Airports are pushing for an increase in ticket fees that help pay for improvements, while airlines vehemently oppose the hike.
The Senate Appropriations Committee last week approved legislation that included an increase in the maximum passenger facility charge, or PFC, from $4.50 to $8.50. For a nonstop, roundtrip flight from Atlanta that would typically mean an increase from $9 to $17.
The proposal is likely to be contentious if it advances through Congress. A House version of the bill did not include an increase in the PFC.
Airports for years have pushed for an increase, saying they need the money for improvements. An earlier attempt to raise the maximum on a flight segment to $7 made it into a House bill but did not survive in the final version passed in 2012.
Now, the airport lobby has gained fresh energy with the surprise inclusion of the increase in a transportation and housing appropriations bill passed by the Senate committee.
“Improving terminals to accommodate more gates, bigger seating areas, and modern security checkpoints will result in shorter lines, lower airfare and a better passenger experience,” according to Washington-based airport lobbying group Airports Council International-North America.
Atlanta Hartsfield-Jackson supports the measure, said spokesman Reese McCranie. “The sole purpose for PFCs is to improve the passenger experience at airports and prepare the airport for future growth,” he said.
Delta Air Lines and other carriers are against an increase.
Atlanta-based Delta issued a statement last week saying “hard-working Americans should not have to abide another tax increase on their plane tickets.”
Airline lobbying group Airlines for America, which represents other major carriers, also released a statement saying the boost would translate to a “tax hike on American travelers (that) simply cannot be justified.”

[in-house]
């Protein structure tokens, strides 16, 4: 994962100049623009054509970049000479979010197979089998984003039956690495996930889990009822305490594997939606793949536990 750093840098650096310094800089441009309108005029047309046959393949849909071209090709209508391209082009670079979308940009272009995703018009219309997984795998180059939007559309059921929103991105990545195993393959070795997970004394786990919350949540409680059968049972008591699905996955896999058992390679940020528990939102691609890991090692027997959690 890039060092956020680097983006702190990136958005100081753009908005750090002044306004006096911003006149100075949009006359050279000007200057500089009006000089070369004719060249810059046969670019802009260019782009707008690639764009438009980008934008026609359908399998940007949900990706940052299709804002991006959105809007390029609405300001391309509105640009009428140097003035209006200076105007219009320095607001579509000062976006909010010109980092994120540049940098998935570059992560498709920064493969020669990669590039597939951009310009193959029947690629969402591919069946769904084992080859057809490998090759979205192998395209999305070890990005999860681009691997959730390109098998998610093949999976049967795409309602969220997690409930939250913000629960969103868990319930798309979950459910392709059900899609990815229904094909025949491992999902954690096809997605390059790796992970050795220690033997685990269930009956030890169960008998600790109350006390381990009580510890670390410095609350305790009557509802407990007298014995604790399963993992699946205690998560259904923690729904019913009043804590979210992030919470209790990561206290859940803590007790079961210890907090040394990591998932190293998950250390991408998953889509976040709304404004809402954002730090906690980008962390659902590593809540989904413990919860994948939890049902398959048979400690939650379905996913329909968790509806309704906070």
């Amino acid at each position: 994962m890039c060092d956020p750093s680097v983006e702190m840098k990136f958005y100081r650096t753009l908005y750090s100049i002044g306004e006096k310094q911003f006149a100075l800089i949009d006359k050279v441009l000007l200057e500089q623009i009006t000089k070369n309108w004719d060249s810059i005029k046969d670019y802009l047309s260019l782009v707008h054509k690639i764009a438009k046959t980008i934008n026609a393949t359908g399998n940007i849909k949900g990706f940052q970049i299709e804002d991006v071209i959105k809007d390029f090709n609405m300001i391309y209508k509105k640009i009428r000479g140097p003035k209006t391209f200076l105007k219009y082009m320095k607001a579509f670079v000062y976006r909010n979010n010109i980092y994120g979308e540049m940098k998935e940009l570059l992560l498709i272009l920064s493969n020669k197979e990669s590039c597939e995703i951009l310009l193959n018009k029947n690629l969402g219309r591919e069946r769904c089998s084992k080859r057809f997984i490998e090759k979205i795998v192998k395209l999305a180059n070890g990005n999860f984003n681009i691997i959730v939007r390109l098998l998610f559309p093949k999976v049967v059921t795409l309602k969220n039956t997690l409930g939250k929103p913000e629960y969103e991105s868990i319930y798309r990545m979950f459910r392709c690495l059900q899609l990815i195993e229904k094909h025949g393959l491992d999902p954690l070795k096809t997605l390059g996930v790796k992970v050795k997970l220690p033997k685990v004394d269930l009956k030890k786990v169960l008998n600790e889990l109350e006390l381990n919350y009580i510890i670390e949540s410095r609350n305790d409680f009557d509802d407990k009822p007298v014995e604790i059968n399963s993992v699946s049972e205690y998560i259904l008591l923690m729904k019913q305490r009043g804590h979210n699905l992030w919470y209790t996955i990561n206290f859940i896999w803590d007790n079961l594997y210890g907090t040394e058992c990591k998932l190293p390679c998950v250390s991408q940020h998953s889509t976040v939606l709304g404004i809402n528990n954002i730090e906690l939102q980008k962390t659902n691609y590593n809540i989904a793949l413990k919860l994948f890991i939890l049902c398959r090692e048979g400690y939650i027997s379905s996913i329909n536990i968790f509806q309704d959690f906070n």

The PFC was authorized in 1990 by Congress. Hartsfield-Jackson charges the maximum $4.50, as do most big U.S. airports. Nationally, total PFC collections totaled about $3.2 billion in 2016.
PFCs are levied for each flight segment, so people making connections pay more. The current cap is $18 per round trip. That would rise to $26 under a new formula in the legislation.
Money from PFCs is used for expansions and projects that improve safety or security, reduce noise or increase airline competition. In Atlanta, the PFCs contributed about $300 million for the $1.28 billion fifth runway and helped pay for the international terminal.
Airports Council International said airports need nearly $100 billion in new infrastructure between 2017 and 2021. The group says the cap on PFCs has remained at $4.50 since 2000, while the levy’s purchasing power has declined to the equivalent of $2.42 today.
The group applauded the Senate appropriations committee vote, calling it a “bipartisan effort to modernize America’s aging airport infrastructure.”
President Donald Trump as a candidate decried America’s “third world” airports. But during a meeting with airline and airport CEOs in February, he said: “I don’t like raising fees or taxes … The last thing we have to do is raise the fee. I understand what you’re saying, but $4.50 — it’s a lot when you look at all of the passengers.”